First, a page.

Morgan, Thomas Hunt

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Morgan, Thomas Hunt

(1866–1945) American zoologist who was a founder of modern genetics. He first used the fruit fly Drosophila as an experimental animal, discovering SEX LINKAGE in 1910, together with a simple method of mapping genes on the same chromosome (see GENETIC LINKAGE), the units of distance being called centimorgans originally
Collins Dictionary of Biology, 3rd ed. © W. G. Hale, V. A. Saunders, J. P. Margham 2005

Morgan,

Thomas Hunt, U.S. zoologist, 1866-1945, 1933 Nobel Prize winner for work related to chromosomes and their relation to heredity.
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References in periodicals archive ?
Allen, Thomas Hunt Morgan: The Man and His Science (Princeton: Princeton University Press, 1978); John A.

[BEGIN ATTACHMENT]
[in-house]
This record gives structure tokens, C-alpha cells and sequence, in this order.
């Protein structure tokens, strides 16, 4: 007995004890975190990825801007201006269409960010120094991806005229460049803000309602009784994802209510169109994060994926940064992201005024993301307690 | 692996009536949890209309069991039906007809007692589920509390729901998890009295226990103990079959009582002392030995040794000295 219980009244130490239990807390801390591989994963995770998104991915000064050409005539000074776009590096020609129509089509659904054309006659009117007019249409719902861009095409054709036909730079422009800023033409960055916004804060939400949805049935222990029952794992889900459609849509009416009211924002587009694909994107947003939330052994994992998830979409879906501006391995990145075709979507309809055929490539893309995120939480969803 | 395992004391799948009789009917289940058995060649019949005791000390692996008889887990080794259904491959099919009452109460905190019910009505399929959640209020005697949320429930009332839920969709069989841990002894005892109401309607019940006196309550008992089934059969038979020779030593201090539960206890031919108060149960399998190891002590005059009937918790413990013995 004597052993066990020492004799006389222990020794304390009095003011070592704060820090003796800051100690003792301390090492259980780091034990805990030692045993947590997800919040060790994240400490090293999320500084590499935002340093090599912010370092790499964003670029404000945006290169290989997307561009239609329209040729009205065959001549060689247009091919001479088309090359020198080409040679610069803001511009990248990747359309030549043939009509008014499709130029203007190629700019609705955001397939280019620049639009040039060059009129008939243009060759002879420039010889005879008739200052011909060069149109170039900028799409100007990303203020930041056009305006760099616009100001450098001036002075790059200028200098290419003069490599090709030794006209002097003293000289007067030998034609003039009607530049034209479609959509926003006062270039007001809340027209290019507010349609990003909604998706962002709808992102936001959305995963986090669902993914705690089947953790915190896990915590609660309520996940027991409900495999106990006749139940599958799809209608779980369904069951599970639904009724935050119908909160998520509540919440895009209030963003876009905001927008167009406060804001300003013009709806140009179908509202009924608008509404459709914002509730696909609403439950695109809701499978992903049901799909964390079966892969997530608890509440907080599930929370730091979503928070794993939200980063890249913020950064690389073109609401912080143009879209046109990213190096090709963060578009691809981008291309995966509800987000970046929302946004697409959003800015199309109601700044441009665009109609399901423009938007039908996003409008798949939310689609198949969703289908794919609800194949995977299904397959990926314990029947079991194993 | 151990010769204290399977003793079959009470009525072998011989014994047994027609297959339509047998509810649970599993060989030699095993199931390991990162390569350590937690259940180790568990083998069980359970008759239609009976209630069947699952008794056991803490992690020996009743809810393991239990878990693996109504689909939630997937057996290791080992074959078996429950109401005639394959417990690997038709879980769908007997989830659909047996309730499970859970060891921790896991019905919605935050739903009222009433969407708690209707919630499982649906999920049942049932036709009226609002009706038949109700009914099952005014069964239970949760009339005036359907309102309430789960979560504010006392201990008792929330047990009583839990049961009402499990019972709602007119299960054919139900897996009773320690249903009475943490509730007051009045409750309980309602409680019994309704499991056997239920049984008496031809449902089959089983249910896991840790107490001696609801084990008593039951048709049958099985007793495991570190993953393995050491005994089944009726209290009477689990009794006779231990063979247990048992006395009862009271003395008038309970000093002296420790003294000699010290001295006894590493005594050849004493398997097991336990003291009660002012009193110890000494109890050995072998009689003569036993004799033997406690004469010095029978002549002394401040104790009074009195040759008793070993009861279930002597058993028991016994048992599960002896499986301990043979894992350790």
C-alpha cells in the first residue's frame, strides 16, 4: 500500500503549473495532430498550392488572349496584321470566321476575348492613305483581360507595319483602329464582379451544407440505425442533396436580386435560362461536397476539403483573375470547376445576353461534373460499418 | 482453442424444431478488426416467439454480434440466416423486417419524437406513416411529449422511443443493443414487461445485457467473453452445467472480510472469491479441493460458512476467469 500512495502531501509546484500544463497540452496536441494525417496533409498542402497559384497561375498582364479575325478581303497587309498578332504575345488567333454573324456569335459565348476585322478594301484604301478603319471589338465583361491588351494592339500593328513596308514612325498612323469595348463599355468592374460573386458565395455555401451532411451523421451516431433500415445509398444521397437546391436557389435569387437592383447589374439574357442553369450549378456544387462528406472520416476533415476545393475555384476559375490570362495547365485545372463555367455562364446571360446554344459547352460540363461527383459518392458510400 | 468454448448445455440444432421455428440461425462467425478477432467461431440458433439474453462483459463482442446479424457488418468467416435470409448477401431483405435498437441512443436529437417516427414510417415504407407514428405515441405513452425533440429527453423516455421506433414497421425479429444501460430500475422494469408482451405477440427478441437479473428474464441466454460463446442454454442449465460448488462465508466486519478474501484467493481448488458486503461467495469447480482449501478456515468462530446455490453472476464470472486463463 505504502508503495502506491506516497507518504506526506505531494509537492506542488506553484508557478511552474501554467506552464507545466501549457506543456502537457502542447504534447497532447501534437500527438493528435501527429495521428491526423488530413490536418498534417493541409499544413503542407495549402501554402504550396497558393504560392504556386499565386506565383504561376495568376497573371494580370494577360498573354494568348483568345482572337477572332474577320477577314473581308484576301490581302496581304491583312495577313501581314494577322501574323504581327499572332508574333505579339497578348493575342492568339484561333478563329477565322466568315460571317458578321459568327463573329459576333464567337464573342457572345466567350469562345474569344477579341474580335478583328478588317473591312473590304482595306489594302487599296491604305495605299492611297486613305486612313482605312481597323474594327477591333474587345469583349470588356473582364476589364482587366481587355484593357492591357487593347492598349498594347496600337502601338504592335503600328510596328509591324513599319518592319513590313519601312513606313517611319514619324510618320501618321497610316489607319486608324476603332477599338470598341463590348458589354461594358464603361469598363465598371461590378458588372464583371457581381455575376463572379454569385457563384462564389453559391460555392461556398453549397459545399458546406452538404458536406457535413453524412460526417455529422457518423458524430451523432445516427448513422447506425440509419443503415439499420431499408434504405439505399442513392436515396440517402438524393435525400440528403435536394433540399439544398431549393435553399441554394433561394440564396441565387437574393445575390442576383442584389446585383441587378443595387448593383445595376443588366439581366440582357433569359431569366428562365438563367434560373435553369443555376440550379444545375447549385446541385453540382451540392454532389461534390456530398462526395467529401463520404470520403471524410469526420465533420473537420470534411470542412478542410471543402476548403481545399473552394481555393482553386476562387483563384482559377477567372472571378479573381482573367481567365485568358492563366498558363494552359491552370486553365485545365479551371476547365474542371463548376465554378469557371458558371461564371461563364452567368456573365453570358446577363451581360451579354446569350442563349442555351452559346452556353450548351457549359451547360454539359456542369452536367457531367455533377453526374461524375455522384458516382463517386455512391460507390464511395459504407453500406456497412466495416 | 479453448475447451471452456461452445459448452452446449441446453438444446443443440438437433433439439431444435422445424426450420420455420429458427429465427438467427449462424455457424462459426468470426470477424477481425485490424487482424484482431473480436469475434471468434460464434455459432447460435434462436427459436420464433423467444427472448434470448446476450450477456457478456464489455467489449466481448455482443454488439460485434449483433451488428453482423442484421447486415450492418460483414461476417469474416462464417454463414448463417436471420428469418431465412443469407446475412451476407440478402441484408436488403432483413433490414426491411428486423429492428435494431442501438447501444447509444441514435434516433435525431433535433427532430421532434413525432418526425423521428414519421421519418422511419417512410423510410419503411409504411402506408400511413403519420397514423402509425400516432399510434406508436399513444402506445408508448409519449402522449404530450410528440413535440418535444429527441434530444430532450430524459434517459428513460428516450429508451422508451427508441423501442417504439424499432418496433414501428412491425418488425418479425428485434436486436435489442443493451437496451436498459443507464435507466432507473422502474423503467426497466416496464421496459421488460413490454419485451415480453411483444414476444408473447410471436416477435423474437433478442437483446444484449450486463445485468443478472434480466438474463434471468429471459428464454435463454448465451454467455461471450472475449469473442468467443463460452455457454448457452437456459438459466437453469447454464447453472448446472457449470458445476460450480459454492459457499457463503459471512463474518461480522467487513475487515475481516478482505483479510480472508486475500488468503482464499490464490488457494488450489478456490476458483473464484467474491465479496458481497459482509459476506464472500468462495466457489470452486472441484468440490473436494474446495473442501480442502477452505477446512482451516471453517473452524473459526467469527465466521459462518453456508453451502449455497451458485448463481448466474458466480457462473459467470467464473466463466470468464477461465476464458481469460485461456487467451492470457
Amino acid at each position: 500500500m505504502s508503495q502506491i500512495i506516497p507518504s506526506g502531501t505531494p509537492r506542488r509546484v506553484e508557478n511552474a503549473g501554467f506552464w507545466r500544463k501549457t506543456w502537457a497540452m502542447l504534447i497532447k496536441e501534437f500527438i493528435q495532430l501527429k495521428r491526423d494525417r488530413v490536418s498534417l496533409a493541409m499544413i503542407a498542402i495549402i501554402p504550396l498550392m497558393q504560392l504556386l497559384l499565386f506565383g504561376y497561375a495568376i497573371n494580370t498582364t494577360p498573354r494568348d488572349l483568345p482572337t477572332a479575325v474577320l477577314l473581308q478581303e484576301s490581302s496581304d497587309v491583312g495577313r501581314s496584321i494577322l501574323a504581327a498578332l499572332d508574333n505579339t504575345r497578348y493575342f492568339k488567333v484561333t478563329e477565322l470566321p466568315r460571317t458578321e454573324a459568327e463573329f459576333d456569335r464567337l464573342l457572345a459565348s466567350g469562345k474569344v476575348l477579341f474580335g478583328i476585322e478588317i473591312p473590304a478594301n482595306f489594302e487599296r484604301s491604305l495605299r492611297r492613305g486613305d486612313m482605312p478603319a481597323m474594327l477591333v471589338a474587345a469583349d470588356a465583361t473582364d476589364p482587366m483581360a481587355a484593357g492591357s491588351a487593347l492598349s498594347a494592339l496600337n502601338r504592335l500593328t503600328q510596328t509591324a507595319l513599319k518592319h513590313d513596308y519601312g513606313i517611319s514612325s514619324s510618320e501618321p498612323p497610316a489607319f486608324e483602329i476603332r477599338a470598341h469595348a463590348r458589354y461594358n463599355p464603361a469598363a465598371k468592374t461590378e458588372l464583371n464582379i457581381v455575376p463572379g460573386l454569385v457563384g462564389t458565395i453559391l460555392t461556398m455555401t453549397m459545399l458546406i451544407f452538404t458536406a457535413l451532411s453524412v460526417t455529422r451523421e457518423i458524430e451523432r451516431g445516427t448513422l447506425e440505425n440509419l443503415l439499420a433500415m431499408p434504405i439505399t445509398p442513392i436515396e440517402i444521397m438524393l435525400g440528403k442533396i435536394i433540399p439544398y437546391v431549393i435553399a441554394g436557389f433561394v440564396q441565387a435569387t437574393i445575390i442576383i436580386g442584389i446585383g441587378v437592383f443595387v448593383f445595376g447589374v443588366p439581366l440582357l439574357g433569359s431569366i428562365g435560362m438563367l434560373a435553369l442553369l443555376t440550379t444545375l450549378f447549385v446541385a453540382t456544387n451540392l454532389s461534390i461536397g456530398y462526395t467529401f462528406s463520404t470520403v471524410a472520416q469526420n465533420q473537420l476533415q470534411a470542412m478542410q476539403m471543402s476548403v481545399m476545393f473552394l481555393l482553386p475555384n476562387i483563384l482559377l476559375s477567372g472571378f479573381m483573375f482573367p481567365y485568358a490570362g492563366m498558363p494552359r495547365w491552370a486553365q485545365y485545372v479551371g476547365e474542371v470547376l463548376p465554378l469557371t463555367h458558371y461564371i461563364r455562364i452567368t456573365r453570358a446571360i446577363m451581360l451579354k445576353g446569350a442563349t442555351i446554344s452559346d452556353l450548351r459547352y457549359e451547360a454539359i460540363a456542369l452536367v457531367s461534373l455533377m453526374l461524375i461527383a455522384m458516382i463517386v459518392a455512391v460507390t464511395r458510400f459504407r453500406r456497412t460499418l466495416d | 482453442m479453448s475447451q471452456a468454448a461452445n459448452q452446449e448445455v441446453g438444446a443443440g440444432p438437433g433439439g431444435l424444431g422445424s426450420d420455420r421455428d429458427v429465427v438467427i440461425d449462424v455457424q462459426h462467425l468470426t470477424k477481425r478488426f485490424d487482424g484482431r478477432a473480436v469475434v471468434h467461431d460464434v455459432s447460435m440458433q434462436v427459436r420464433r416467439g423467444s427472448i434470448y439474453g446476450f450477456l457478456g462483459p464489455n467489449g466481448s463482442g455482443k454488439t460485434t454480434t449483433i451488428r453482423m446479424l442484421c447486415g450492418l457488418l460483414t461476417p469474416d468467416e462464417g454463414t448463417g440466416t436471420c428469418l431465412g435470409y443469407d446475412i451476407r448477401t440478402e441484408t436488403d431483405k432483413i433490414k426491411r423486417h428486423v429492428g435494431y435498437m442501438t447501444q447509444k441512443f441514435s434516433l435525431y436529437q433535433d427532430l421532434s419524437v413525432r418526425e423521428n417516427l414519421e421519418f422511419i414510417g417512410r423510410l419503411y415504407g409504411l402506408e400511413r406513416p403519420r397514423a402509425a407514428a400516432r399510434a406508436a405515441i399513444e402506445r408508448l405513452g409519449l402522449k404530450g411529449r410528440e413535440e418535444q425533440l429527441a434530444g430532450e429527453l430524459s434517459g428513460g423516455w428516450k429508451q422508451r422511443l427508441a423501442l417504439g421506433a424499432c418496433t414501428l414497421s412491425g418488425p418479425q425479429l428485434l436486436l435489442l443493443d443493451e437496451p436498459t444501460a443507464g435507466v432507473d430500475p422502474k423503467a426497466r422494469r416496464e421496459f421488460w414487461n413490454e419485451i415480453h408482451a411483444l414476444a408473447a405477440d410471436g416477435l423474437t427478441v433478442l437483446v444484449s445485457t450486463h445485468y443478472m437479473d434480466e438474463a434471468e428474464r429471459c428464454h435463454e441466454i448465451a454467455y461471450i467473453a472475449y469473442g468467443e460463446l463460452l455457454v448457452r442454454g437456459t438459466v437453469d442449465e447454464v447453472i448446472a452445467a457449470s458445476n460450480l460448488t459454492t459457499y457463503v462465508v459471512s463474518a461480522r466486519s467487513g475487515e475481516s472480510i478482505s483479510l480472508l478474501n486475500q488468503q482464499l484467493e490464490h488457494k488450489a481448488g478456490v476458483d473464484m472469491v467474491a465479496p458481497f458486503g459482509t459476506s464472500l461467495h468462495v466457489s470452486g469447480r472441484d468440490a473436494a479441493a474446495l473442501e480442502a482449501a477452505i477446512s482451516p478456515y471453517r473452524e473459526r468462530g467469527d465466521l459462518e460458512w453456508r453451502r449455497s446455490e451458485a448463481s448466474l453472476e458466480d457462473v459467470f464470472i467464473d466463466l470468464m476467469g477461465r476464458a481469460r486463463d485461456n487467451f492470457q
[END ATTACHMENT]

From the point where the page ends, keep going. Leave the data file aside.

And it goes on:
Working with embryologist Thomas Hunt Morgan in the legendary "fly room" at Columbia, Sturtevant arranged the ordered sequence of genes for eye color, wing shape, body size, and other characteristics based on their appearance in consecutive generations of Drosophila.
More importantly, though the rediscovery of Mendel's work in 1900 and Thomas Hunt Morgan's work on the genetics of the fruit fly prompted scientists to distinguish heredity more sharply from environmental influence, in public discourse heredity continued to be seen as a putative cause for virtually all human traits and behaviors.